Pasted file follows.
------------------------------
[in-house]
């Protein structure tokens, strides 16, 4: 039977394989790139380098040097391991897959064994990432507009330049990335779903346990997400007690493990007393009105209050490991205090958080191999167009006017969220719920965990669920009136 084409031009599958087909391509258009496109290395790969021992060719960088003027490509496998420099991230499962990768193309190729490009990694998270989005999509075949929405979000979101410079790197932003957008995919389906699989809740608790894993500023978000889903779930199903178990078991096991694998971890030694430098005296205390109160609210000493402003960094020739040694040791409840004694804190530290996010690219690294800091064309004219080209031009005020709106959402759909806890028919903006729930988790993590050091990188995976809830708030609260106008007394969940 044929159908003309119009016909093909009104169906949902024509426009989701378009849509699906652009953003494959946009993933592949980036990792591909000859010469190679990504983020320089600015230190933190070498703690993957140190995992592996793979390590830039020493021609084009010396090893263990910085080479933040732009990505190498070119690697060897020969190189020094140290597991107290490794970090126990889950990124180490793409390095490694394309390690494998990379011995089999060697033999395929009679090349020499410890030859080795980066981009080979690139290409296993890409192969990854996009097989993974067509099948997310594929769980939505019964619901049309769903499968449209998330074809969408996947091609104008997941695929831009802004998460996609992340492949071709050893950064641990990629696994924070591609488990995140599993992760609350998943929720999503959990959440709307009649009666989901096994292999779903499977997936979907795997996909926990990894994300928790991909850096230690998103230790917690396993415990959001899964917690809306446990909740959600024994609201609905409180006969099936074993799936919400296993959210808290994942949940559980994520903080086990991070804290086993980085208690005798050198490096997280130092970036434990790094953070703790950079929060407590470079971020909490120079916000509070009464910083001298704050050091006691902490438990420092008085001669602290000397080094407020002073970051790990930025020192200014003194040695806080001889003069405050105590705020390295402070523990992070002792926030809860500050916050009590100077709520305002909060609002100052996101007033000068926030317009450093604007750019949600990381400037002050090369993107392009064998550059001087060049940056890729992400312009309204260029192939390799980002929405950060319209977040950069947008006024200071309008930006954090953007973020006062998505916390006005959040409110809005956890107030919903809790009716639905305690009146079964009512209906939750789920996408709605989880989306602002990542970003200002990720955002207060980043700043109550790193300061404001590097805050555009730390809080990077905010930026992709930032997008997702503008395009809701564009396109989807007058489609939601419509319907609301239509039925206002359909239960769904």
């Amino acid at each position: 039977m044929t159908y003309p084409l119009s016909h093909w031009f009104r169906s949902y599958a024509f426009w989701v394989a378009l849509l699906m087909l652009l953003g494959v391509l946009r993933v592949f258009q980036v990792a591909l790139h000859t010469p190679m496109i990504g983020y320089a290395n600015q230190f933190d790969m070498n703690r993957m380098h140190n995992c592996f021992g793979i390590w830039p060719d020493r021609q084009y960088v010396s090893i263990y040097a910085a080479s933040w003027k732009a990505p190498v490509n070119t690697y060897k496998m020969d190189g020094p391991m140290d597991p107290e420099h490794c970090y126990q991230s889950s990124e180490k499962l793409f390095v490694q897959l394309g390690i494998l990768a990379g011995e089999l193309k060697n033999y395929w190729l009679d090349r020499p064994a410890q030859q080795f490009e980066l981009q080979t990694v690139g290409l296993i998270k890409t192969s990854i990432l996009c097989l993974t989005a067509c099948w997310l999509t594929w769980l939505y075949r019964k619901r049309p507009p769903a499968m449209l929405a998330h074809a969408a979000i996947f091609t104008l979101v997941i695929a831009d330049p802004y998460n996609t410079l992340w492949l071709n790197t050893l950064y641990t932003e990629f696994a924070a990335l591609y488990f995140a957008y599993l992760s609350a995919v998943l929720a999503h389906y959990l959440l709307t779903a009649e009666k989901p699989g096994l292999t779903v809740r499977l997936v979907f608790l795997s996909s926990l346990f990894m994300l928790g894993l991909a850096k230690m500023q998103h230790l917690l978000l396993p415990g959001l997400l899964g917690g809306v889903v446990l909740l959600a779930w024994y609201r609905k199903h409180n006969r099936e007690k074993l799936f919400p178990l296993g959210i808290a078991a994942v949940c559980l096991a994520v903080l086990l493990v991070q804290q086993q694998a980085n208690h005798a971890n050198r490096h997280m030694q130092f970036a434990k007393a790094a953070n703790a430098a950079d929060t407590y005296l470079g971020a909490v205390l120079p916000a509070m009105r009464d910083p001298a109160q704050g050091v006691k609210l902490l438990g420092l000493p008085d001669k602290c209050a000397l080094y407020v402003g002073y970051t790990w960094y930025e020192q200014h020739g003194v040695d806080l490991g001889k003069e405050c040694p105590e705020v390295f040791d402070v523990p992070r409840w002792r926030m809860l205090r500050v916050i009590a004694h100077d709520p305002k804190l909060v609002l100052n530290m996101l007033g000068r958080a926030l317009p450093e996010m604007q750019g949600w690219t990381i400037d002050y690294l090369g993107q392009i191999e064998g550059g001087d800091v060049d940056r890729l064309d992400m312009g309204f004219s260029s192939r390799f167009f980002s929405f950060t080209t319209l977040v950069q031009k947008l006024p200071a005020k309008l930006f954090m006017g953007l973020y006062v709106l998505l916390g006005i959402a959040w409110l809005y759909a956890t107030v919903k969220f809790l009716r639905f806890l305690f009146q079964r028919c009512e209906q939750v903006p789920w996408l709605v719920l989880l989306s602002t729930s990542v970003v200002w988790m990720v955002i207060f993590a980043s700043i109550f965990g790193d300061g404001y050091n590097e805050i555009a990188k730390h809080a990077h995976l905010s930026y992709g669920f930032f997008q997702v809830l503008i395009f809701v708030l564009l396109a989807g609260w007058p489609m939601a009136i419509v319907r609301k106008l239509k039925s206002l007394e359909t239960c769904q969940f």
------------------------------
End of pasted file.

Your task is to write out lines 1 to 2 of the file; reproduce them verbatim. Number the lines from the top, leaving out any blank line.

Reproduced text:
[in-house]
């Protein structure tokens, strides 16, 4: 039977394989790139380098040097391991897959064994990432507009330049990335779903346990997400007690493990007393009105209050490991205090958080191999167009006017969220719920965990669920009136 084409031009599958087909391509258009496109290395790969021992060719960088003027490509496998420099991230499962990768193309190729490009990694998270989005999509075949929405979000979101410079790197932003957008995919389906699989809740608790894993500023978000889903779930199903178990078991096991694998971890030694430098005296205390109160609210000493402003960094020739040694040791409840004694804190530290996010690219690294800091064309004219080209031009005020709106959402759909806890028919903006729930988790993590050091990188995976809830708030609260106008007394969940 044929159908003309119009016909093909009104169906949902024509426009989701378009849509699906652009953003494959946009993933592949980036990792591909000859010469190679990504983020320089600015230190933190070498703690993957140190995992592996793979390590830039020493021609084009010396090893263990910085080479933040732009990505190498070119690697060897020969190189020094140290597991107290490794970090126990889950990124180490793409390095490694394309390690494998990379011995089999060697033999395929009679090349020499410890030859080795980066981009080979690139290409296993890409192969990854996009097989993974067509099948997310594929769980939505019964619901049309769903499968449209998330074809969408996947091609104008997941695929831009802004998460996609992340492949071709050893950064641990990629696994924070591609488990995140599993992760609350998943929720999503959990959440709307009649009666989901096994292999779903499977997936979907795997996909926990990894994300928790991909850096230690998103230790917690396993415990959001899964917690809306446990909740959600024994609201609905409180006969099936074993799936919400296993959210808290994942949940559980994520903080086990991070804290086993980085208690005798050198490096997280130092970036434990790094953070703790950079929060407590470079971020909490120079916000509070009464910083001298704050050091006691902490438990420092008085001669602290000397080094407020002073970051790990930025020192200014003194040695806080001889003069405050105590705020390295402070523990992070002792926030809860500050916050009590100077709520305002909060609002100052996101007033000068926030317009450093604007750019949600990381400037002050090369993107392009064998550059001087060049940056890729992400312009309204260029192939390799980002929405950060319209977040950069947008006024200071309008930006954090953007973020006062998505916390006005959040409110809005956890107030919903809790009716639905305690009146079964009512209906939750789920996408709605989880989306602002990542970003200002990720955002207060980043700043109550790193300061404001590097805050555009730390809080990077905010930026992709930032997008997702503008395009809701564009396109989807007058489609939601419509319907609301239509039925206002359909239960769904």